The objectives of Muslim Women (Protection of Rights on Marriage) Bill, 2017 were to ensure gender justice and gender equality amongst Muslim women facing abandonment through the practice of triple talaq. But criminalising triple talaq does not protect the interests of women and exposes men to dangers. The bill violates the right to equality on the basis of religion and gender. A more effective legislation would provide a legal procedure for Muslim men to divorce their wife or secure the interests of women facing abandonment or both.
In August 2017, the Supreme Court (SC) declared divorce through pronouncement of triple talaq as void and illegal. Thus, there was no need to legislate specifically on the practice. Muslim women are already protected from mental abuse by Section 3 (a) of the Domestic Violence Act, 2005. Moreover, the bill incompletely defines talaq-e-biddat or triple talaq and fails to distinguish it from other forms of acceptable talaq.
The bill recognises the triple talaq as a non-bailable and cognisable offence. The principle of proportionality is violated by imposing a penal punishment for a civil wrong that does not affect. Moreover, criminalisation has neither been proposed by any Islamic country nor in the SC’s judgement.
The marriage remains intact while the husband is jailed as triple talaq is void. This prevents the wife from remarrying during this period. Plus, the bill leaves no scope for reconciliation and may lead to misunderstanding between the couple. This compounds with the problem of entitling the children’s custody to the wife when the marriage is not dissolved. The absence of a provision for the wife to be the sole complainant creates a space for misuse by external parties leading to marginalisation of married Muslim men and will deprive them of their rights.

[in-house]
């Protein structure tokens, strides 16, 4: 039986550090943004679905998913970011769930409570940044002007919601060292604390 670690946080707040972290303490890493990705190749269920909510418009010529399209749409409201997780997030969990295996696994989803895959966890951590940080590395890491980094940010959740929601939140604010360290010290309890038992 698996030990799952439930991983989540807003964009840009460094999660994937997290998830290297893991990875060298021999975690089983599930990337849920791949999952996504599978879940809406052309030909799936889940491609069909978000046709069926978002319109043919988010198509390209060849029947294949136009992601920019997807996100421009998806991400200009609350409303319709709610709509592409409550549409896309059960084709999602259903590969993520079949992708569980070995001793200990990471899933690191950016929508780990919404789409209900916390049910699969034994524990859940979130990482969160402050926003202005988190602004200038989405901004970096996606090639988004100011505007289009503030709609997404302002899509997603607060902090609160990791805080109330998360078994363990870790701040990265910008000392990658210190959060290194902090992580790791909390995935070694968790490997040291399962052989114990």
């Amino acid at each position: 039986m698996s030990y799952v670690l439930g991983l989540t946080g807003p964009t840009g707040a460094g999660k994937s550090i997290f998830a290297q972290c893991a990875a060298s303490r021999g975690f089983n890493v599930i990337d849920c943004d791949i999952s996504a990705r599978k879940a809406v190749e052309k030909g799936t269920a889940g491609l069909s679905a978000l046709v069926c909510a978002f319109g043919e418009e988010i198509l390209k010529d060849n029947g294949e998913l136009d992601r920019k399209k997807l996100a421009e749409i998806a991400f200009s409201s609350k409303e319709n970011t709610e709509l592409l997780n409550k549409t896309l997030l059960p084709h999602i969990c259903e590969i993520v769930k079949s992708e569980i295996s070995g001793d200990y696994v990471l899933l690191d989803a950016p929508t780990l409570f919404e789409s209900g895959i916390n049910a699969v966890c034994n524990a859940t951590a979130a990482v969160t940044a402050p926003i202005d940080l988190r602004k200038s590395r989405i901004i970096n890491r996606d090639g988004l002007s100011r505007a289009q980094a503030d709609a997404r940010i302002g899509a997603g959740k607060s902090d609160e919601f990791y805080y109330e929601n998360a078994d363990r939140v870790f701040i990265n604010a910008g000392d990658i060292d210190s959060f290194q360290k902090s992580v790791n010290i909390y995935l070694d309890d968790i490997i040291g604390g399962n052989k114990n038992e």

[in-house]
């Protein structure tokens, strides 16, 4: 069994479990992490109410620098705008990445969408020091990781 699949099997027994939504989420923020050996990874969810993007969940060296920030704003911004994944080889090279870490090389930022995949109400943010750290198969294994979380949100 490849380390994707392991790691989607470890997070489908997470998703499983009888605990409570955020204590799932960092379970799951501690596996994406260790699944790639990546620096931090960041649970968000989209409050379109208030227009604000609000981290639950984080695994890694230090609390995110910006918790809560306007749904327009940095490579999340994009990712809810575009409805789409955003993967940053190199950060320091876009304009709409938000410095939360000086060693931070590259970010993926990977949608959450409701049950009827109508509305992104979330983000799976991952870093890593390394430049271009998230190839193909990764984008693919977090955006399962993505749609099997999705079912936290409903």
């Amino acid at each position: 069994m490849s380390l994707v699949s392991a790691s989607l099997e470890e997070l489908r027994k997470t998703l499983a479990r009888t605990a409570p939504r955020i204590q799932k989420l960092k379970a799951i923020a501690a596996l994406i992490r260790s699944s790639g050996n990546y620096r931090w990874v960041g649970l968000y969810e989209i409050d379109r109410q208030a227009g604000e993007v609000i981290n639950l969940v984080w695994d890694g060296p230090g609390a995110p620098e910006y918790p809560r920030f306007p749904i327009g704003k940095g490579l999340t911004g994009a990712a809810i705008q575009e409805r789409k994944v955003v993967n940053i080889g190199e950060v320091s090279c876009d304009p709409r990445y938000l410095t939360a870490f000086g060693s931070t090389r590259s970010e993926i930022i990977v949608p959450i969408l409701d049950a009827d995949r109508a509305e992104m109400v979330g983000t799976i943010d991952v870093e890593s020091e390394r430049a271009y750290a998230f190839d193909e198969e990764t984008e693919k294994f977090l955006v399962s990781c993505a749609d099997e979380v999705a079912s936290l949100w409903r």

The bill raises the question of maintenance for the wife as the husband’s income would be restricted. Instead, providing the wife with the right to reside in the shared household or creating a corpus for such women would have been a more effective solution.
Community’s involvement is essential in mediating the divorce. But the bill completely ignores this aspect. The All India Muslim Personal Law Board (AIMPLB) and other religious organisations were not consulted while drafting the law. Suggestions for reforms within the community itself would have been more cogent to reduce the incidence of the practice.
The bill should be sent to the standing committee to consider these lacunae. A holistic solution would incorporate best practices from other countries. In Algeria for instance, any divorce declared outside the court is void. It stipulates a period for reconciliation or pronouncement before witnesses. Sri Lanka also does not recognise instant divorce. The husband notifies an Islamic judge who attempts to reconcile the couple within 30 days. Similar to UAE where the conciliatory process is mandatory for divorce.
The larger issue of Muslim women in India is the high rate of illiteracy, unemployment and inaccessibility of welfare schemes. According to the Sachar Committee’s report, 70% of women are housewives and depend entirely on their husbands. Education of Muslim women would empower them ensuring financial independence. It is through real upliftment of their position that the goals of gender justice and equality would be achieved.